This relatively unknown gem was the former palace of Prince Paribatra, grandson of King Rama V, and is a series of eight traditional reconstructed Thai houses which are full of memorabilia of the Prince's artistic collection, including musical instruments, glass and laquerware, and paintings. In addition to the beautiful traditional homes, the museum also houses pottery from Ban Chiang. Ban Chiang is a UNESCO World Heritage site in northeastern Thailand, where pottery shards were discovered by an American archaeology student who accidently tripped on a root while returning from a dig in the mid 1960's, and came face to face with ceramic pieces that ended up dating back to 2000 BC, one of the most ancient Bronze Age cultures in the world.
Recommended for Historic Sites because: For a lesser visited and unique segment of Thai history, Suan Pakkad is worth a trip.
Dave's expert tip: Don't miss the murals hidden inside the Laquer Pavilion, the most beautiful home in the Pakkad complex. It is easy to reach Suan Pakkad by taking the BTS Skytrain to Phayathai and walking down Sri Ayutthaya Rd
A former New York architect who came to Thailand as a soldier in WWII, Jim Thompson is known for re-establishing the Thai silk industry. His beautiful traditional home, renovated from several up-country buildings, house a fine and priceless collection of Asian art, silk, and pay homage to the man who received the royal Order of the White Elephant and who mysteriously disappeared in the jungles of Malaysia. His house, which has changed little since he vanished in 1967, is a series of six traditional teak wood homes, with curved roofs and naga mythical serpent motifs, set amidst pleasant gardens. The Thompson House also features an art center that has ongoing exhibitions, multimedia presentations, and guest lectures.
Recommended for Historic Sites because: For a glimpse into the Thailand of old, the Jim Thompson House teak villa is well worth an excursion.
Dave's expert tip: The Thompson House is best reached via the BTS Skytrain and is just across from the station at National Stadium. Guided tours of the mansion are compulsory.
Wat Pho is the largest and oldest (although it has been completely rebuilt) temple in Bangkok, and it is famed for its giant reclining Buddha, which is over 150 feet long. The giant sculpture is completely covered in gold and is noteworthy for its giant feet, which have the 108 auspicious signs of the Buddha inlaid in mother-of-pearl. The spacious grounds of Wat Pho contain over 1000 Buddha images, many from the ruins in the ancient capitals of Ayutthaya and Sukhothai. Wat Pho is also home to one of Thailand's most esteemed schools of traditional massage. Many of the country's rich and famous have come here for treatments, and you can follow in this tradition, with an invigorating body rub down or foot reflexology treatment to relax with after a long hot day of sightseeing.
Recommended for Historic Sites because: Wat Pho was established in the 16th Century, making it a must see for anyone interested in Thai history.
Dave's expert tip: A massage at Wat Pho will cost THB 250 an hour, and don't forget to leave a 50-100 baht tip. The best way to reach Wat Pho is by using the Chao Phraya River ferry to Tha Tien Pier, and walk up from there.
Started by King Rama I in 1792, and then home to both the King and the Emerald Buddha, this stunning spot should be on every visitor's historical Thai site list. The Grand Palace is Thailand's most venerated and glittering sight, home to the country's most visited temple, Wat Phra Kaew, more commonly known as the Temple of the Emerald Buddha, and is the most revered spot in Thailand, packed with merit making locals on weekends. Make sure not to miss the Emerald Buddha. It may only be 31 inches tall, but it is the most worshipped statue in the country. You can buy joss sticks, candles, and gold leaves if you wish to join the pilgrims in the temple making their offerings. Proper attire is required, appropriate attire is required, no singlets, shorts, skirts, sandals, or revealing clothing of any nature is allowed,although if you forget there are sarongs available for use.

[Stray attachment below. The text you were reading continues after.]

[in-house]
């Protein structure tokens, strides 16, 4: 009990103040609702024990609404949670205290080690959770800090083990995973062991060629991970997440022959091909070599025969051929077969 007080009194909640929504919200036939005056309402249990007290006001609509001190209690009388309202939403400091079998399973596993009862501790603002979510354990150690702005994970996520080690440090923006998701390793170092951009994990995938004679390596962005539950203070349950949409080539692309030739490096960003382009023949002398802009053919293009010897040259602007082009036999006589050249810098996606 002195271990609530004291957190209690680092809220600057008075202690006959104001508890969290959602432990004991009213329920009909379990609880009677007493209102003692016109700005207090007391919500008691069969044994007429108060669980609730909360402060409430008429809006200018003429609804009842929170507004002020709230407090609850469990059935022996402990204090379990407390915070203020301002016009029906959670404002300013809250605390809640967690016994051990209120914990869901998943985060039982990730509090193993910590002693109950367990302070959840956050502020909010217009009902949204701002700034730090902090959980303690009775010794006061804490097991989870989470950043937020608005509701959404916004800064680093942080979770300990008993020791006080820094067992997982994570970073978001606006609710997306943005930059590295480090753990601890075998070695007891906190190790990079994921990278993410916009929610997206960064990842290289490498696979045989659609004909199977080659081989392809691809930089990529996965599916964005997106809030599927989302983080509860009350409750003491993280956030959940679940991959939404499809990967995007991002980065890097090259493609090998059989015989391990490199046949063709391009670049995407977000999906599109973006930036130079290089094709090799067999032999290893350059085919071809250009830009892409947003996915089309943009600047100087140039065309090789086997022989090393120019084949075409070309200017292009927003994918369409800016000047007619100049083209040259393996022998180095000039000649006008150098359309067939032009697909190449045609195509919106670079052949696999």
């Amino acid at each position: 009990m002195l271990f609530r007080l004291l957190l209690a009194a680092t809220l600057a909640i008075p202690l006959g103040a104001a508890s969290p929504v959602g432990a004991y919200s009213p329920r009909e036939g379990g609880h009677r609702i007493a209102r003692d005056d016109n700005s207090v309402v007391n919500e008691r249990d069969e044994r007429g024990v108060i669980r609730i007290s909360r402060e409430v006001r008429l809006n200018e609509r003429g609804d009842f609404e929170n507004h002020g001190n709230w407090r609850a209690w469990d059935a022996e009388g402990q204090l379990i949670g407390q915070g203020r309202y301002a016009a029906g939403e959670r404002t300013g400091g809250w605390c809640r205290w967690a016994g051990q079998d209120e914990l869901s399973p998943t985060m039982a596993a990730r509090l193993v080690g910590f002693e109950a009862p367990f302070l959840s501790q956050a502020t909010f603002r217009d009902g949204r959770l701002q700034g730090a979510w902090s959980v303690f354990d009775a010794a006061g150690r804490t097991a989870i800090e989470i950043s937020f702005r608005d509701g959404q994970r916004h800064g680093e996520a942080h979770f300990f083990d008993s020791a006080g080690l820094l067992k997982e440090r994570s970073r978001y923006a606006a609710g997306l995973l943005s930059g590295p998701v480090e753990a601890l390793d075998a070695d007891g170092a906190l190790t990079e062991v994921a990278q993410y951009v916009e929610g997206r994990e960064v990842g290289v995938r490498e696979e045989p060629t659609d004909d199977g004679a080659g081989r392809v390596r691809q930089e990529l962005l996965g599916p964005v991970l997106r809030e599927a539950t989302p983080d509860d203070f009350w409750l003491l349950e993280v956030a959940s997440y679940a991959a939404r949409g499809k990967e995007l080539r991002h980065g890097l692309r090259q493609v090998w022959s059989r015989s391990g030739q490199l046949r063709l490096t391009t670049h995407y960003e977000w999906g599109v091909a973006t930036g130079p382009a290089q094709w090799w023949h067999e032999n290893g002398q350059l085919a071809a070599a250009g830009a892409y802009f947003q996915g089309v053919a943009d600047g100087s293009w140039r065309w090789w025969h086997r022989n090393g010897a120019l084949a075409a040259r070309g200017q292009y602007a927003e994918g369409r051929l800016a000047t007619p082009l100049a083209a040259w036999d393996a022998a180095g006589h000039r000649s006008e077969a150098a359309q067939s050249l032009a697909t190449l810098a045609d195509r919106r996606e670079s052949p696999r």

Recommended for Historic Sites because: The Grand Palace contains Thailand's most stunning architecture and is the most historically significant site in the country, not to be missed.
Dave's expert tip: Beware of tuk tuk drivers or local con men, often dressed in official-looking clothes, who will try to convince you that the palace is closed and that you need to buy tickets from them. Just go straight to the entrance and purchase a ticket inside.
The Santa Cruz Church was built in 1769, and given the local nickname of Kudi Jin, which means "The Chinese Church," which is what the local community is also called. This was Bangkok's first multi-cultural neighborhood, where Portuguese immigrants were given plots of land to settle on, and where Muslims, Buddhists, and Christians all lived together. The community was home to most of the Italian architects who were some of the first foreigners to live in Bangkok in the early 1900s, a period during which many of Bangkok's colonial architectural masterpieces were designed. Today the area is home to a Thai-Catholic community that descends from Portuguese ancestry, and you can even find a traditional Portuguese bakery near the church. Walking the old alleyways built above the river is quite atmospheric and a dramatic contrast to the glitzy shopping malls across the way.
Recommended for Historic Sites because: For a unique slice of Bangkok history, head to Kudi Jin and the old Portuguese community.
Dave's expert tip: The best way to get here is to take the Chao Phraya River ferry to the Yodpiman Riverwalk pier, and then walk up river through the Yodpiman complex a few minutes to the Pak Khlong Talat pier, where you can catch a cross river ferry to the Kalayanamitr Pier across the way. Santa Cruz church is visible from everywhere on this route, so you'll have no trouble finding it.